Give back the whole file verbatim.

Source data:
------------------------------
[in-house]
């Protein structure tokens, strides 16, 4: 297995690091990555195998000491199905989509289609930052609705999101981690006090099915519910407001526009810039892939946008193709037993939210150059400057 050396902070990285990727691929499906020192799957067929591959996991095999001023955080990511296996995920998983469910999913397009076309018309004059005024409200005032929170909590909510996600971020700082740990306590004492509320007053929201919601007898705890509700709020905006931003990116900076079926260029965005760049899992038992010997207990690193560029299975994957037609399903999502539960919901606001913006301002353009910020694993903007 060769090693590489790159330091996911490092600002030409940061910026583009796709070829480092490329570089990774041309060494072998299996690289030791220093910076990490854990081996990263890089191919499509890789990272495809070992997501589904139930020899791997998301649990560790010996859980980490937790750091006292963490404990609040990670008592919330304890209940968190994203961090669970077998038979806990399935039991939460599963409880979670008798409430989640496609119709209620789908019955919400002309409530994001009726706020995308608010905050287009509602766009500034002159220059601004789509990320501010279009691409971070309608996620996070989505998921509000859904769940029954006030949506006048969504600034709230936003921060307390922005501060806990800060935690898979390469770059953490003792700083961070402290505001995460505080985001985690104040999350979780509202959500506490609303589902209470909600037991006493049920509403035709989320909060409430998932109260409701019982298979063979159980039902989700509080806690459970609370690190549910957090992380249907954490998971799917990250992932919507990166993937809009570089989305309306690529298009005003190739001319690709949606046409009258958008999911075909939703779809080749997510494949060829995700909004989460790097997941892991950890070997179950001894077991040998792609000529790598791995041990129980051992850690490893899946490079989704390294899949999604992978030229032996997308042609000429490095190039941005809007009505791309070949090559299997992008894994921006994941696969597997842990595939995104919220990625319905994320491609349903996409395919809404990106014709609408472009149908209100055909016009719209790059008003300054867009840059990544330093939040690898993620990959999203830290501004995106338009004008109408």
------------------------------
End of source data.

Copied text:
[in-house]
């Protein structure tokens, strides 16, 4: 297995690091990555195998000491199905989509289609930052609705999101981690006090099915519910407001526009810039892939946008193709037993939210150059400057 050396902070990285990727691929499906020192799957067929591959996991095999001023955080990511296996995920998983469910999913397009076309018309004059005024409200005032929170909590909510996600971020700082740990306590004492509320007053929201919601007898705890509700709020905006931003990116900076079926260029965005760049899992038992010997207990690193560029299975994957037609399903999502539960919901606001913006301002353009910020694993903007 060769090693590489790159330091996911490092600002030409940061910026583009796709070829480092490329570089990774041309060494072998299996690289030791220093910076990490854990081996990263890089191919499509890789990272495809070992997501589904139930020899791997998301649990560790010996859980980490937790750091006292963490404990609040990670008592919330304890209940968190994203961090669970077998038979806990399935039991939460599963409880979670008798409430989640496609119709209620789908019955919400002309409530994001009726706020995308608010905050287009509602766009500034002159220059601004789509990320501010279009691409971070309608996620996070989505998921509000859904769940029954006030949506006048969504600034709230936003921060307390922005501060806990800060935690898979390469770059953490003792700083961070402290505001995460505080985001985690104040999350979780509202959500506490609303589902209470909600037991006493049920509403035709989320909060409430998932109260409701019982298979063979159980039902989700509080806690459970609370690190549910957090992380249907954490998971799917990250992932919507990166993937809009570089989305309306690529298009005003190739001319690709949606046409009258958008999911075909939703779809080749997510494949060829995700909004989460790097997941892991950890070997179950001894077991040998792609000529790598791995041990129980051992850690490893899946490079989704390294899949999604992978030229032996997308042609000429490095190039941005809007009505791309070949090559299997992008894994921006994941696969597997842990595939995104919220990625319905994320491609349903996409395919809404990106014709609408472009149908209100055909016009719209790059008003300054867009840059990544330093939040690898993620990959999203830290501004995106338009004008109408």